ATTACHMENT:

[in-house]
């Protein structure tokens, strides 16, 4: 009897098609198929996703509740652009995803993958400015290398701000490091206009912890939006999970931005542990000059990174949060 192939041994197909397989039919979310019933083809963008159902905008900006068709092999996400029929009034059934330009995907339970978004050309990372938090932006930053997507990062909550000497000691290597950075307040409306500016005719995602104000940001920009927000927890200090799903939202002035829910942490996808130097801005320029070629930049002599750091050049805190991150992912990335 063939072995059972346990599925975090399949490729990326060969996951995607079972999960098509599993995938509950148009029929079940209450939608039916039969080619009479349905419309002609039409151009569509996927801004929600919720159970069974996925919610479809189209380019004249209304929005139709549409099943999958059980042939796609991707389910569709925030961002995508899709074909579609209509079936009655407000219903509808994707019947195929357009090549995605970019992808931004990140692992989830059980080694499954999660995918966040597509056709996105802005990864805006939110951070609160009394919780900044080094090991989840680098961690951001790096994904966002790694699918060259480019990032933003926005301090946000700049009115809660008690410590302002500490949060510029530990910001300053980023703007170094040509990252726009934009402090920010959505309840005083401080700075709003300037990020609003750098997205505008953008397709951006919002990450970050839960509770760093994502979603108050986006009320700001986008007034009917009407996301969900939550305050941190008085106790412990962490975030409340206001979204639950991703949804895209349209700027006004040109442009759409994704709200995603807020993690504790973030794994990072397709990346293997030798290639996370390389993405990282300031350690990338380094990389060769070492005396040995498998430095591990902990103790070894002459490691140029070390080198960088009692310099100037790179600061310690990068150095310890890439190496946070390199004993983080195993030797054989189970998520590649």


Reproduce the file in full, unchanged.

[in-house]
């Protein structure tokens, strides 16, 4: 009897098609198929996703509740652009995803993958400015290398701000490091206009912890939006999970931005542990000059990174949060 192939041994197909397989039919979310019933083809963008159902905008900006068709092999996400029929009034059934330009995907339970978004050309990372938090932006930053997507990062909550000497000691290597950075307040409306500016005719995602104000940001920009927000927890200090799903939202002035829910942490996808130097801005320029070629930049002599750091050049805190991150992912990335 063939072995059972346990599925975090399949490729990326060969996951995607079972999960098509599993995938509950148009029929079940209450939608039916039969080619009479349905419309002609039409151009569509996927801004929600919720159970069974996925919610479809189209380019004249209304929005139709549409099943999958059980042939796609991707389910569709925030961002995508899709074909579609209509079936009655407000219903509808994707019947195929357009090549995605970019992808931004990140692992989830059980080694499954999660995918966040597509056709996105802005990864805006939110951070609160009394919780900044080094090991989840680098961690951001790096994904966002790694699918060259480019990032933003926005301090946000700049009115809660008690410590302002500490949060510029530990910001300053980023703007170094040509990252726009934009402090920010959505309840005083401080700075709003300037990020609003750098997205505008953008397709951006919002990450970050839960509770760093994502979603108050986006009320700001986008007034009917009407996301969900939550305050941190008085106790412990962490975030409340206001979204639950991703949804895209349209700027006004040109442009759409994704709200995603807020993690504790973030794994990072397709990346293997030798290639996370390389993405990282300031350690990338380094990389060769070492005396040995498998430095591990902990103790070894002459490691140029070390080198960088009692310099100037790179600061310690990068150095310890890439190496946070390199004993983080195993030797054989189970998520590649």